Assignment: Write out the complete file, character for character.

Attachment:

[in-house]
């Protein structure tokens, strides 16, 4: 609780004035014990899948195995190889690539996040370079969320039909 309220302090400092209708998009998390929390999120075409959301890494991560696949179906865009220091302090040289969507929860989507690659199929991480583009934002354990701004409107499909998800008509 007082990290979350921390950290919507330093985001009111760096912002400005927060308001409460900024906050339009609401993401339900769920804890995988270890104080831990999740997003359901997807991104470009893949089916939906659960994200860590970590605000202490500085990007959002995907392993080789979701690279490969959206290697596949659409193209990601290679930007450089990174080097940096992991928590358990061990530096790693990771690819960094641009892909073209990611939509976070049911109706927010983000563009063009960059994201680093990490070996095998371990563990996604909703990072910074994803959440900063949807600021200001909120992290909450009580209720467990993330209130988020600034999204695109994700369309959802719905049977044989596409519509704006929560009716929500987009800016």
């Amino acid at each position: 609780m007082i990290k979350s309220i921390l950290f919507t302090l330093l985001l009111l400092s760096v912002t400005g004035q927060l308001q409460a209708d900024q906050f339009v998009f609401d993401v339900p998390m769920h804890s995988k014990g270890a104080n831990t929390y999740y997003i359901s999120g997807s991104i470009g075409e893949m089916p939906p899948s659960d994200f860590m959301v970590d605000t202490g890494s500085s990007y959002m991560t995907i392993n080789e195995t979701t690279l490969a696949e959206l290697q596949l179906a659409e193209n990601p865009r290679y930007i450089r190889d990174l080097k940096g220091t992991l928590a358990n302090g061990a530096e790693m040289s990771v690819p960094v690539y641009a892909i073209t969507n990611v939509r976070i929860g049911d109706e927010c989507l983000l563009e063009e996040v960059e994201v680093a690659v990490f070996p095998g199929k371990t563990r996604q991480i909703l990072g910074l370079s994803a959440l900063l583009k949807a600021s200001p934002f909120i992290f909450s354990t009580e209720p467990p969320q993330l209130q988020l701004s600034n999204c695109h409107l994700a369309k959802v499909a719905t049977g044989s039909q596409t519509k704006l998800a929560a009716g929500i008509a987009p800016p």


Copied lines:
[in-house]
């Protein structure tokens, strides 16, 4: 609780004035014990899948195995190889690539996040370079969320039909 309220302090400092209708998009998390929390999120075409959301890494991560696949179906865009220091302090040289969507929860989507690659199929991480583009934002354990701004409107499909998800008509 007082990290979350921390950290919507330093985001009111760096912002400005927060308001409460900024906050339009609401993401339900769920804890995988270890104080831990999740997003359901997807991104470009893949089916939906659960994200860590970590605000202490500085990007959002995907392993080789979701690279490969959206290697596949659409193209990601290679930007450089990174080097940096992991928590358990061990530096790693990771690819960094641009892909073209990611939509976070049911109706927010983000563009063009960059994201680093990490070996095998371990563990996604909703990072910074994803959440900063949807600021200001909120992290909450009580209720467990993330209130988020600034999204695109994700369309959802719905049977044989596409519509704006929560009716929500987009800016």
């Amino acid at each position: 609780m007082i990290k979350s309220i921390l950290f919507t302090l330093l985001l009111l400092s760096v912002t400005g004035q927060l308001q409460a209708d900024q906050f339009v998009f609401d993401v339900p998390m769920h804890s995988k014990g270890a104080n831990t929390y999740y997003i359901s999120g997807s991104i470009g075409e893949m089916p939906p899948s659960d994200f860590m959301v970590d605000t202490g890494s500085s990007y959002m991560t995907i392993n080789e195995t979701t690279l490969a696949e959206l290697q596949l179906a659409e193209n990601p865009r290679y930007i450089r190889d990174l080097k940096g220091t992991l928590a358990n302090g061990a530096e790693m040289s990771v690819p960094v690539y641009a892909i073209t969507n990611v939509r976070i929860g049911d109706e927010c989507l983000l563009e063009e996040v960059e994201v680093a690659v990490f070996p095998g199929k371990t563990r996604q991480i909703l990072g910074l370079s994803a959440l900063l583009k949807a600021s200001p934002f909120i992290f909450s354990t009580e209720p467990p969320q993330l209130q988020l701004s600034n999204c695109h409107l994700a369309k959802v499909a719905t049977g044989s039909q596409t519509k704006l998800a929560a009716g929500i008509a987009p800016p």